Buy Turtle Aquarium
Continue reading for reviews, setup tips and beginner mistakes.Tetra 55-Gallon Turtle Aquarium KitTetra is a trusted brand by fish and reptile enthusiasts across the globe. This tank is perfect for a single turtle and has all the elements for a fantastic turtle setup.See Price on Amazon
buy turtle aquarium
Many pet turtles (e.g. painted turtles, sliders, and map turtles) are semi-aquatic. This means they need an area for swimming and a land area for basking and resting.For turtles who love to swim their tank must be:Waterproof.Deep enough for your turtle to submerge and swim.Strong enough to hold 55 gallons of water.Be a top-open enclosure to stop water from leaking out.Land loving species that do not swim (e.g. box turtles) can live in a front-open aquarium.Fish tanks and purpose-built reptile tanks are suitable for keeping turtles, as long as they are fitted with lights, filtration, and have enough land area.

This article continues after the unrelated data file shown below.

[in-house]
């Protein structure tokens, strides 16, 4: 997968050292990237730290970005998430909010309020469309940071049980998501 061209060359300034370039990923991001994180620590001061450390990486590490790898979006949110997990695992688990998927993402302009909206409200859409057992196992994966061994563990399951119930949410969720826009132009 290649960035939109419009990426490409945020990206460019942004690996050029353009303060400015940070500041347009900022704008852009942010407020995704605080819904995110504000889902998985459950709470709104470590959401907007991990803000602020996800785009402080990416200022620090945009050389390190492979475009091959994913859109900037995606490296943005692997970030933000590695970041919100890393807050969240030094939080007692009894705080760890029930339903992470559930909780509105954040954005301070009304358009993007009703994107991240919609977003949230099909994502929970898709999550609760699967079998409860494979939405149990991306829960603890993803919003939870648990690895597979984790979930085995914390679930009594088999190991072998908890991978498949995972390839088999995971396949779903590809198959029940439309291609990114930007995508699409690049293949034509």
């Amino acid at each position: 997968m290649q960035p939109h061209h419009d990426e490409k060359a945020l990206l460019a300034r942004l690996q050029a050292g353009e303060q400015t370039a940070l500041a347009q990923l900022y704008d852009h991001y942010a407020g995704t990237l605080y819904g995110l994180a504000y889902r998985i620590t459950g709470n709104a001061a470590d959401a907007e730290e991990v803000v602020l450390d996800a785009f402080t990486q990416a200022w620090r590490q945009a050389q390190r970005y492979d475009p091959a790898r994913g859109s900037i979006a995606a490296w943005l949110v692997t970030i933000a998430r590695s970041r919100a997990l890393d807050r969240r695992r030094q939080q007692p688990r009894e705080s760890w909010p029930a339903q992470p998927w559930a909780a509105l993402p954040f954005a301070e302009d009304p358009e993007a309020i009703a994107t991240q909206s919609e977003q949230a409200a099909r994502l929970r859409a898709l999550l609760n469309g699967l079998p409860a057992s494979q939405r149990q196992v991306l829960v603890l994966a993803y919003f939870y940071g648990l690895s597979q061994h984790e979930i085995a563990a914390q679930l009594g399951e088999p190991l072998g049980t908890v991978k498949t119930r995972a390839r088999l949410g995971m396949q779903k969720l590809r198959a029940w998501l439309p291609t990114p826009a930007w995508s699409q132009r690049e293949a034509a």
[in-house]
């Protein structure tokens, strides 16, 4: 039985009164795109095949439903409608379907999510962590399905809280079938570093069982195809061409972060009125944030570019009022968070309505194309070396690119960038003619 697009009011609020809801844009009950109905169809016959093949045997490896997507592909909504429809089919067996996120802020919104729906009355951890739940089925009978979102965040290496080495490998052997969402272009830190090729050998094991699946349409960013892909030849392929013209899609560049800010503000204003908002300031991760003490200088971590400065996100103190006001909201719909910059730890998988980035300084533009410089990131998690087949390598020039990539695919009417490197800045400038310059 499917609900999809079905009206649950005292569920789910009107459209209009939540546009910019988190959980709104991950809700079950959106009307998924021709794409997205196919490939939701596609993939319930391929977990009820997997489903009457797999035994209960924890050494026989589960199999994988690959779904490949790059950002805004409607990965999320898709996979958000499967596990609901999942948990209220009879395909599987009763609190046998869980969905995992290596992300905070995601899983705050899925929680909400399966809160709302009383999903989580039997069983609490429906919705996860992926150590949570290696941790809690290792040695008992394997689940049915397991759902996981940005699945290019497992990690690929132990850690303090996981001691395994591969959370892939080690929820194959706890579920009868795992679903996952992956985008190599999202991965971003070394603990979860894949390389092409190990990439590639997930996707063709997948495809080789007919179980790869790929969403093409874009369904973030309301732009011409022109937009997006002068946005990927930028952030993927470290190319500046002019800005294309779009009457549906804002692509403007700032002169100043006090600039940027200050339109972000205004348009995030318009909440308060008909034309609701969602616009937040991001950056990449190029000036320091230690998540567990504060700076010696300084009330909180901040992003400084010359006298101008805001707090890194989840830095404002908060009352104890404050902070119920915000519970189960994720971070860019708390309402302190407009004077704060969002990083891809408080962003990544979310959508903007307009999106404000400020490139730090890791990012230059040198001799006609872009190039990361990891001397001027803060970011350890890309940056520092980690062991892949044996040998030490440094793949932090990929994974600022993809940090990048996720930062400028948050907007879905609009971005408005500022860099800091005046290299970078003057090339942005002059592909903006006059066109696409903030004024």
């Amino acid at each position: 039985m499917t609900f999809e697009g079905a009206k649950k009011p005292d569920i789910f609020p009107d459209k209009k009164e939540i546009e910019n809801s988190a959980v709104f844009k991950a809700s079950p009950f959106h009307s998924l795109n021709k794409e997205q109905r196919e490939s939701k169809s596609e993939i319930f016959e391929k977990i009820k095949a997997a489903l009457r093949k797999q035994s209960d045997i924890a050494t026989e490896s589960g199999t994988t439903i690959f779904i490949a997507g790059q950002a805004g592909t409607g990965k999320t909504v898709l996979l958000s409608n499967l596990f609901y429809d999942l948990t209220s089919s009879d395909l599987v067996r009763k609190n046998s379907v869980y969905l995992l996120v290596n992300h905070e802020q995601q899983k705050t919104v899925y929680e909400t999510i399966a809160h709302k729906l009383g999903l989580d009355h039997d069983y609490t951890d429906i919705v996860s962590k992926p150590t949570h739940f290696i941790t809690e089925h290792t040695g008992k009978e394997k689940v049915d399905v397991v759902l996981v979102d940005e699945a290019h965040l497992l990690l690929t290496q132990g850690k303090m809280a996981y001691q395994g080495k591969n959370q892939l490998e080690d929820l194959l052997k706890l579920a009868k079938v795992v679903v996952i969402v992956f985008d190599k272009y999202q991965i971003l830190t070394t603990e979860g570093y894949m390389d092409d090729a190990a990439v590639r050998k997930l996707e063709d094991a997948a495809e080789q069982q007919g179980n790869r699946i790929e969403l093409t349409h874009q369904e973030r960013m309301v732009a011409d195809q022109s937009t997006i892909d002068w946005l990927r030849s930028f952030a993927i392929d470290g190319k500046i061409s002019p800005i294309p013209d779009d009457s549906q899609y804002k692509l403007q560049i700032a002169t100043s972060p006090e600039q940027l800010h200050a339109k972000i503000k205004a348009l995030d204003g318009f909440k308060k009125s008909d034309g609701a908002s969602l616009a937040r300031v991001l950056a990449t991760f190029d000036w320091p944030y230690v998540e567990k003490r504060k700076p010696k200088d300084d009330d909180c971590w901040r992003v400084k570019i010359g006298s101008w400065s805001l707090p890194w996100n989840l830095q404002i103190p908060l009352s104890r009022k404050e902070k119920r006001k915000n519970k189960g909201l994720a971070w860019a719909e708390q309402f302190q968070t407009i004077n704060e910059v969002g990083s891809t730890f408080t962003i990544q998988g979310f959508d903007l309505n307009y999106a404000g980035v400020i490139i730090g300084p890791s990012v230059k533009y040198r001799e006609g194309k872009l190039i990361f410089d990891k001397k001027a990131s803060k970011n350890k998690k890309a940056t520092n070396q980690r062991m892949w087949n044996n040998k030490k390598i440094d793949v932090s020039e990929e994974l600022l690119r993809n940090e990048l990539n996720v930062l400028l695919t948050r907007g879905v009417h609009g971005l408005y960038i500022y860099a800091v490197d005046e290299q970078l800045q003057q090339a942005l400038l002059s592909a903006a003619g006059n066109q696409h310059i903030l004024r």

Some pet turtle can grow over 10 inches long and so will need tanks over 100-gallons:Turtle SpeciesTank SizeMap80-gallonPainted55-gallonBox70-gallonYellow Bellied Slider100-gallonMale map turtles reach no more than seven inches, while females can grow to ten inches. An 80-gallon tank is a good choice.Painted species are one of the smaller species of turtle and only grow to five or six inches. A 55-gallon tank will work for single, mid-sized painted individuals.Box Turtles are terrestrial so do not need a swimming area. Also, they only grow to a maximum of seven inches. They can live happily in a 70-gallon aquarium that is longer than it is tall.